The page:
Use cast iron pots to cook your meals. Evidence suggests that tiny amounts of iron from the pots leach into the food during cooking, so they can help reduce iron-deficiency anaemia (8).
In circumstances where optimal iron levels cannot be achieved through diet, an iron supplement may be prescribed by your GP.
Laura is a Registered Nutritionist based in Edinburgh. She was recently awarded ‘Freelance Nutritionist of the Year’ by the Caroline Walker Trust. Her specialities are in evidence-based nutrition writing; workplace wellness and nutrition communications.
1. NDNS: results from years 9 to 11 (combined) – statistical summary [cited 2021 Sep 9] Available from: https://www.gov.uk/government/statistics/ndns-results-from-years-9-to-11-2016-to-2017-and-2018-to-2019/ndns-results-from-years-9-to-11-combined-statistical-summary
2. WHO. The global prevalence of anaemia in 2011. Geneva: World Health Organisation; 2015. Available from: https://apps.who.int/iris/bitstream/handle/10665/177094/9789241564960_eng.pdf
3. Menorrhagia | Health topics A to Z | CKS | NICE [cited 2021 Sep 8] Available from: https://cks.nice.org.uk/topics/menorrhagia/
4. Iron deficiency anaemia. NHS UK. 2017 [cited 2021 Sep 5]. Available from: https://www.nhs.uk/conditions/iron-deficiency-anaemia/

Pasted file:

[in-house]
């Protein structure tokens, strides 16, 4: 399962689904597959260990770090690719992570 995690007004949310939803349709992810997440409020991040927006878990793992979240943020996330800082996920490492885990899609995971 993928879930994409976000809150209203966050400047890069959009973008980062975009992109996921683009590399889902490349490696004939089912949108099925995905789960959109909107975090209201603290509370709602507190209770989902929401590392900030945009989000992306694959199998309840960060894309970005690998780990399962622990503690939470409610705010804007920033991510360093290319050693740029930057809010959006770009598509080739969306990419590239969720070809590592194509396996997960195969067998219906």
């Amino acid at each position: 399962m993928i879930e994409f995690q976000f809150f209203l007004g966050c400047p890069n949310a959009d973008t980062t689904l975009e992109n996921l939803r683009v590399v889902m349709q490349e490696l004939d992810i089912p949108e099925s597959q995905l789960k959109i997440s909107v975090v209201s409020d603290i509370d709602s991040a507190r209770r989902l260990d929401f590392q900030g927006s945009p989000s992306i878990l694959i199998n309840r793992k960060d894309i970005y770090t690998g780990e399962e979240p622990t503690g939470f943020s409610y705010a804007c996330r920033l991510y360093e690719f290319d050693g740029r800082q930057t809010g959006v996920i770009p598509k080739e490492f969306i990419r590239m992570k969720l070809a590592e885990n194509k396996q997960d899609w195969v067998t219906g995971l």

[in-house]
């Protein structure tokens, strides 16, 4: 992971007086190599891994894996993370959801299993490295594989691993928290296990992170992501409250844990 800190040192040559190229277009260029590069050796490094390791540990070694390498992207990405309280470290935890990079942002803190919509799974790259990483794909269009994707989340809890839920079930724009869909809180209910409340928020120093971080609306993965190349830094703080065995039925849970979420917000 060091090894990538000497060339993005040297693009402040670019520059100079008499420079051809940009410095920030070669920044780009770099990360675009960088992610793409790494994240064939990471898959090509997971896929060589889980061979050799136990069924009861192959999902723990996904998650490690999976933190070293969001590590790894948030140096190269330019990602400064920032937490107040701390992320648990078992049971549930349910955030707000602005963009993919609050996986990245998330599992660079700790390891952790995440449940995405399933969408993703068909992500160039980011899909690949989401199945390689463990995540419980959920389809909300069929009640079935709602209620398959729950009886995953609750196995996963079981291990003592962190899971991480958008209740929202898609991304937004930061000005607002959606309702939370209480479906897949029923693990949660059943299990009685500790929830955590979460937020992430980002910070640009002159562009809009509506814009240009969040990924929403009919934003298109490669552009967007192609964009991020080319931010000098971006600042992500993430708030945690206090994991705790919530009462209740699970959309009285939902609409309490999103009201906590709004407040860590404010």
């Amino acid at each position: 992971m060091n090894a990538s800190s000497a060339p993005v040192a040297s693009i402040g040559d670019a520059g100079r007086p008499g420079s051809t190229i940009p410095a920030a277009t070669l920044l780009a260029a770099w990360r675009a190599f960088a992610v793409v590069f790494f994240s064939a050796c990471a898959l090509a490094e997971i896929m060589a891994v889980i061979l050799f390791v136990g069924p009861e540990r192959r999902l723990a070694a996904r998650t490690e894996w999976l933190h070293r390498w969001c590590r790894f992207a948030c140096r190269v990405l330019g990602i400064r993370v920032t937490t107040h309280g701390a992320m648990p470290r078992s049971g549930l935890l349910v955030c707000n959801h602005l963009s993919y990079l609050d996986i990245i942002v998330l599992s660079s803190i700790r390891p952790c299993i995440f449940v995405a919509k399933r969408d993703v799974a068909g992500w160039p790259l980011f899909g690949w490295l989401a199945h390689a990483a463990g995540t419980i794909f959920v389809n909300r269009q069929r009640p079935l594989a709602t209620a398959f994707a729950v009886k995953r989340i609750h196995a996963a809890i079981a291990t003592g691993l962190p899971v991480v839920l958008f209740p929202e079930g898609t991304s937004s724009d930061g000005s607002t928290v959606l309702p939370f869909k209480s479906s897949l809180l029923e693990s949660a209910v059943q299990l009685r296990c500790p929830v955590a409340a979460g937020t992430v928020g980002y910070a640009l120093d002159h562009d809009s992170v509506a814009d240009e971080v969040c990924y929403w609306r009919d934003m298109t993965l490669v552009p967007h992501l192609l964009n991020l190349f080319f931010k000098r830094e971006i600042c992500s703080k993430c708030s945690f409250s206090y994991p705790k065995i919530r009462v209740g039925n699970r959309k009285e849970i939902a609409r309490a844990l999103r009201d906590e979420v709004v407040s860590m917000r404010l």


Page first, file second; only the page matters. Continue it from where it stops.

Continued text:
5. Vitamins and minerals - Iron. NHS UK. 2017 [cited 2021 Sep 8]. Available from: https://www.nhs.uk/conditions/vitamins-and-minerals/iron/
6. NDNS: results from years 9 to 11 (2016 to 2017 and 2018 to 2019) [cited 2022 Mar 21] Available from: https://www.gov.uk/government/statistics/ndns-results-from-years-9-to-11-2016-to-2017-and-2018-to-2019
7. British Nutrition Foundation. Nutrition and Development: Short- and Long-Term Consequences for Health. West Sussex, UK: John Wiley & Sons, Ltd.; 2013 [cited 2021 Sep 8]. Available from: http://doi.wiley.com/10.1002/9781118782972
8. Alves et al (2019) Iron containing cookware for the reduction of iron deficiency anaemia among children and females of reproductive age in low- and middle-income countries. A systematic review. PloS One. Available from: 10.1371/journal.pone.0221094